Why protests against Trump are a bad idea

women march in newyork

Women protest in New York. Courtesy New York Times

By Ramesh Kandula

Looking at the millions of protestors marching across the United States on the eve of presidential inauguration, one can see that Donald Trump cannot hope for a honeymoon period that the newly inducted presidents of USA usually enjoy.

The hundreds of thousands of women and various groups of liberal persuasion hitting the streets on the very first day of the new presidency is apparently amid fears against the Trump’s reported misogynistic views against women, minorities and Muslims.

Many have compared US President Trump and Indian Prime Minister Narendra Modi for sharing similar characteristics that appealed to the listless and angry middle class, spiralling them into a position of power the way no pollster could predict.

However, Modi, despite his fair share of bitter critics, was received with great hope and celebration as Prime Minister in India, unlike Trump, who seems to have left a large section of American population battling in vain to come to terms with the new reality.

But it fails to make good sense that people should come on to the streets to protest a presidency that is yet to make a beginning.

Trump may not inspire confidence for many, but still he made it to the top position in a national election.

What do the street protests across the United States hope to achieve a day after the inauguration is unclear. Obviously, Trump is not going to step down because a few million marchers staged protests. There is no way that Hillary Clinton or somebody else in Republican Party can replace him – at least not in the immediate future.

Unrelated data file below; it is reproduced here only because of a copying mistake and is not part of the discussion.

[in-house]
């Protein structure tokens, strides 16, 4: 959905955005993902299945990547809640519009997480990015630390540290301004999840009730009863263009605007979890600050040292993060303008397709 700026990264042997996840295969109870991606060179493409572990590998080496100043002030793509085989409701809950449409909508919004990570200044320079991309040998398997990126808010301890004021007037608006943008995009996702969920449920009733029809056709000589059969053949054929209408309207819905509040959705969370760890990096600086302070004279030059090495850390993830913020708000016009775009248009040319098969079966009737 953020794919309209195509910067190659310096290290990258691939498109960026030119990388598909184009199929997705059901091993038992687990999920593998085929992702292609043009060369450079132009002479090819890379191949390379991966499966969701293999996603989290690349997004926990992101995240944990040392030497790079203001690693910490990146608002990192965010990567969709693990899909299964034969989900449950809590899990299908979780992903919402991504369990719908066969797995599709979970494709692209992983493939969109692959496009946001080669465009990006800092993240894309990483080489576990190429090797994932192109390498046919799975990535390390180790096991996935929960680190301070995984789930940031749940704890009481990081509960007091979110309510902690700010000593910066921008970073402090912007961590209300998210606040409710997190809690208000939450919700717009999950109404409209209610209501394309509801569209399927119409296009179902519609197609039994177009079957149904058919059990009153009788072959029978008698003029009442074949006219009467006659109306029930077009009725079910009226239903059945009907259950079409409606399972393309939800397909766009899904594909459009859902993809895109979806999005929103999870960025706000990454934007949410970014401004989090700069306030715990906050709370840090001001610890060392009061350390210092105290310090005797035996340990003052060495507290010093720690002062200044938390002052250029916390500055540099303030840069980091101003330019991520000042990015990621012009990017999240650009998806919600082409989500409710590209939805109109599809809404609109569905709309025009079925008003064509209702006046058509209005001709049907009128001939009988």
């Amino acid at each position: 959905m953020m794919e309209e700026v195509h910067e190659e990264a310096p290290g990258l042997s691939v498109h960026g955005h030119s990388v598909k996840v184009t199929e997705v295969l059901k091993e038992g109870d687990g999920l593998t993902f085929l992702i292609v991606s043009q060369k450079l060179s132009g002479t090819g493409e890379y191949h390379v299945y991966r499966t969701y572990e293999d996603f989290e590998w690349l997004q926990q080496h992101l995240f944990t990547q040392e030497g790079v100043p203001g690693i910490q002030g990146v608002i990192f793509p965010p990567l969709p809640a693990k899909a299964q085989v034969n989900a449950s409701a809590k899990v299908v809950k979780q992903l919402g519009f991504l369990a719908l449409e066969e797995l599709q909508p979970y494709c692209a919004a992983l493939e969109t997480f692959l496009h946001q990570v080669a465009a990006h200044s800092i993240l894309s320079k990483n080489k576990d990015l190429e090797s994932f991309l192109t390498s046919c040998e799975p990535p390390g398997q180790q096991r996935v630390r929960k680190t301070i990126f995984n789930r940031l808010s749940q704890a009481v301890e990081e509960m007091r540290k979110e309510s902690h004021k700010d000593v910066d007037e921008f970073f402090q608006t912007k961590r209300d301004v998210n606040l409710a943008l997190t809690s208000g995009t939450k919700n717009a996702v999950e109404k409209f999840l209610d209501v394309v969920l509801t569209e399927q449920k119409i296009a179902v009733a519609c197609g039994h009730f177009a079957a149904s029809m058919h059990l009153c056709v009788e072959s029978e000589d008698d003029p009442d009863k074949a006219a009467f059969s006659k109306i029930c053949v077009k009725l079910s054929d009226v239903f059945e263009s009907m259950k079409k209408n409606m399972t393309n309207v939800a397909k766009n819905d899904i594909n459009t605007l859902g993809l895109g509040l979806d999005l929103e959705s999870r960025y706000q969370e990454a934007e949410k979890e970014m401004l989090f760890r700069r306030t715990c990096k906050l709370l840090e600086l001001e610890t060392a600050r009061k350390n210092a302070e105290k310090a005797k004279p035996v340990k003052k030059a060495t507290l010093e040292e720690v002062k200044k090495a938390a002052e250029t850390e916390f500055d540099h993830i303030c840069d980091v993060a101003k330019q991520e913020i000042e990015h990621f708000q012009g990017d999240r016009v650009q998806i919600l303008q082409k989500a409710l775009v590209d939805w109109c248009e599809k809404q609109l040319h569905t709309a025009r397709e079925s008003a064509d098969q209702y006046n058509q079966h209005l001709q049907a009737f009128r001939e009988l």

But by denying him his right to function as President from the very first day, these protestors are unwittingly generating silent support to Trump. The new President needs to be given time to make his mistakes, before he can be judged for his actions.

But by still harping on his past indiscretions, the dissenters are coming in the way of a democratically elected President to make a difference – for good or bad. This turn of events will further convince the Middle America that voted with so much conviction for Trump that an ‘outsider’ like the new President was not being allowed to sit in the Oval Office, as they had always suspected.

Trump may prove to be a damp squib sooner than later. But not if he is not given a chance.